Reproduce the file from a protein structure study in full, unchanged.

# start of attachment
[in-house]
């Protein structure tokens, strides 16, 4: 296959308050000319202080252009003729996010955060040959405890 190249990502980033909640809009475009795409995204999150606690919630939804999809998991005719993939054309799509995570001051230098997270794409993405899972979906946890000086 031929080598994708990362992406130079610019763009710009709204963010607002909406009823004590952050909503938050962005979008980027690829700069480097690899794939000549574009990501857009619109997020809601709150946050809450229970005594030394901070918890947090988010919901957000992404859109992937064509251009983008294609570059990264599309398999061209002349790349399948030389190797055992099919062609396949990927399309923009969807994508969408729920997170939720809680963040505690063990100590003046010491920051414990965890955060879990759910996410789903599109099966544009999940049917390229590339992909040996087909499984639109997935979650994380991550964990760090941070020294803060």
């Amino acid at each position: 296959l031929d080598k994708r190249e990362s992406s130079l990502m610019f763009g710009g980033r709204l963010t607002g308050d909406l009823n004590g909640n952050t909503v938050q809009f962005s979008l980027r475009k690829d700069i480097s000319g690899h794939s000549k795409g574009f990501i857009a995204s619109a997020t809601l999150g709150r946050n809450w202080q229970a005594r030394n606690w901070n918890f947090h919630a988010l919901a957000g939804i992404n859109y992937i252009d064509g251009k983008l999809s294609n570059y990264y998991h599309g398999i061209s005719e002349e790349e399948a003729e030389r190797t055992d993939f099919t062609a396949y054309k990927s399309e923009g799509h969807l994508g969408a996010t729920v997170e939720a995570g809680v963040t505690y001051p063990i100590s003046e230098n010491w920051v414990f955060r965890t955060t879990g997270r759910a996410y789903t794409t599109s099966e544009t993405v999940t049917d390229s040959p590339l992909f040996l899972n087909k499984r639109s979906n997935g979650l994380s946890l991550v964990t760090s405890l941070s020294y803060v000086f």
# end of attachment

[in-house]
């Protein structure tokens, strides 16, 4: 296959308050000319202080252009003729996010955060040959405890 190249990502980033909640809009475009795409995204999150606690919630939804999809998991005719993939054309799509995570001051230098997270794409993405899972979906946890000086 031929080598994708990362992406130079610019763009710009709204963010607002909406009823004590952050909503938050962005979008980027690829700069480097690899794939000549574009990501857009619109997020809601709150946050809450229970005594030394901070918890947090988010919901957000992404859109992937064509251009983008294609570059990264599309398999061209002349790349399948030389190797055992099919062609396949990927399309923009969807994508969408729920997170939720809680963040505690063990100590003046010491920051414990965890955060879990759910996410789903599109099966544009999940049917390229590339992909040996087909499984639109997935979650994380991550964990760090941070020294803060």
């Amino acid at each position: 296959l031929d080598k994708r190249e990362s992406s130079l990502m610019f763009g710009g980033r709204l963010t607002g308050d909406l009823n004590g909640n952050t909503v938050q809009f962005s979008l980027r475009k690829d700069i480097s000319g690899h794939s000549k795409g574009f990501i857009a995204s619109a997020t809601l999150g709150r946050n809450w202080q229970a005594r030394n606690w901070n918890f947090h919630a988010l919901a957000g939804i992404n859109y992937i252009d064509g251009k983008l999809s294609n570059y990264y998991h599309g398999i061209s005719e002349e790349e399948a003729e030389r190797t055992d993939f099919t062609a396949y054309k990927s399309e923009g799509h969807l994508g969408a996010t729920v997170e939720a995570g809680v963040t505690y001051p063990i100590s003046e230098n010491w920051v414990f955060r965890t955060t879990g997270r759910a996410y789903t794409t599109s099966e544009t993405v999940t049917d390229s040959p590339l992909f040996l899972n087909k499984r639109s979906n997935g979650l994380s946890l991550v964990t760090s405890l941070s020294y803060v000086f």